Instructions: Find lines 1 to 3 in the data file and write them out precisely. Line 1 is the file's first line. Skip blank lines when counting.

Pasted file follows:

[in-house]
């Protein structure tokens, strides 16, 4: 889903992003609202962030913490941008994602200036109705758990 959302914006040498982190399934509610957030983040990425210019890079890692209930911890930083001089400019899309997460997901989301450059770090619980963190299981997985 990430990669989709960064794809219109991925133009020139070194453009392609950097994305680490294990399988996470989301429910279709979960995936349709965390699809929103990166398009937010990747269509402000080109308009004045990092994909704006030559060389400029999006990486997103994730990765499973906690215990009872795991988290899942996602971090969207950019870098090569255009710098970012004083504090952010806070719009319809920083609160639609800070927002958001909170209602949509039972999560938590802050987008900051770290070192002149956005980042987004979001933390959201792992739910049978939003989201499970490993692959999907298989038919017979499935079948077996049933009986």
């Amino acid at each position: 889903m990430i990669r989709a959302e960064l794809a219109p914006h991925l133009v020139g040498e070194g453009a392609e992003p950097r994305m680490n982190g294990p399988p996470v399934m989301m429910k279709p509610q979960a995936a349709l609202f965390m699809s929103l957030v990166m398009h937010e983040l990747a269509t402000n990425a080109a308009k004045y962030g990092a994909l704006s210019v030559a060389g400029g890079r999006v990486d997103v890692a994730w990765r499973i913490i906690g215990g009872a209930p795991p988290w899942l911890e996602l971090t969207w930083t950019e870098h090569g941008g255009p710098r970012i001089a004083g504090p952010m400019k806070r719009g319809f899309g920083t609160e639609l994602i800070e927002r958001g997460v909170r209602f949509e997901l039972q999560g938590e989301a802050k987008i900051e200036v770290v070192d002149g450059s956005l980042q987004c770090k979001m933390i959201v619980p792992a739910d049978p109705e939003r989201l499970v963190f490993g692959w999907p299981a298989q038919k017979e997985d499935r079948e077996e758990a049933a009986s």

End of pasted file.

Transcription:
[in-house]
């Protein structure tokens, strides 16, 4: 889903992003609202962030913490941008994602200036109705758990 959302914006040498982190399934509610957030983040990425210019890079890692209930911890930083001089400019899309997460997901989301450059770090619980963190299981997985 990430990669989709960064794809219109991925133009020139070194453009392609950097994305680490294990399988996470989301429910279709979960995936349709965390699809929103990166398009937010990747269509402000080109308009004045990092994909704006030559060389400029999006990486997103994730990765499973906690215990009872795991988290899942996602971090969207950019870098090569255009710098970012004083504090952010806070719009319809920083609160639609800070927002958001909170209602949509039972999560938590802050987008900051770290070192002149956005980042987004979001933390959201792992739910049978939003989201499970490993692959999907298989038919017979499935079948077996049933009986």
């Amino acid at each position: 889903m990430i990669r989709a959302e960064l794809a219109p914006h991925l133009v020139g040498e070194g453009a392609e992003p950097r994305m680490n982190g294990p399988p996470v399934m989301m429910k279709p509610q979960a995936a349709l609202f965390m699809s929103l957030v990166m398009h937010e983040l990747a269509t402000n990425a080109a308009k004045y962030g990092a994909l704006s210019v030559a060389g400029g890079r999006v990486d997103v890692a994730w990765r499973i913490i906690g215990g009872a209930p795991p988290w899942l911890e996602l971090t969207w930083t950019e870098h090569g941008g255009p710098r970012i001089a004083g504090p952010m400019k806070r719009g319809f899309g920083t609160e639609l994602i800070e927002r958001g997460v909170r209602f949509e997901l039972q999560g938590e989301a802050k987008i900051e200036v770290v070192d002149g450059s956005l980042q987004c770090k979001m933390i959201v619980p792992a739910d049978p109705e939003r989201l499970v963190f490993g692959w999907p299981a298989q038919k017979e997985d499935r079948e077996e758990a049933a009986s």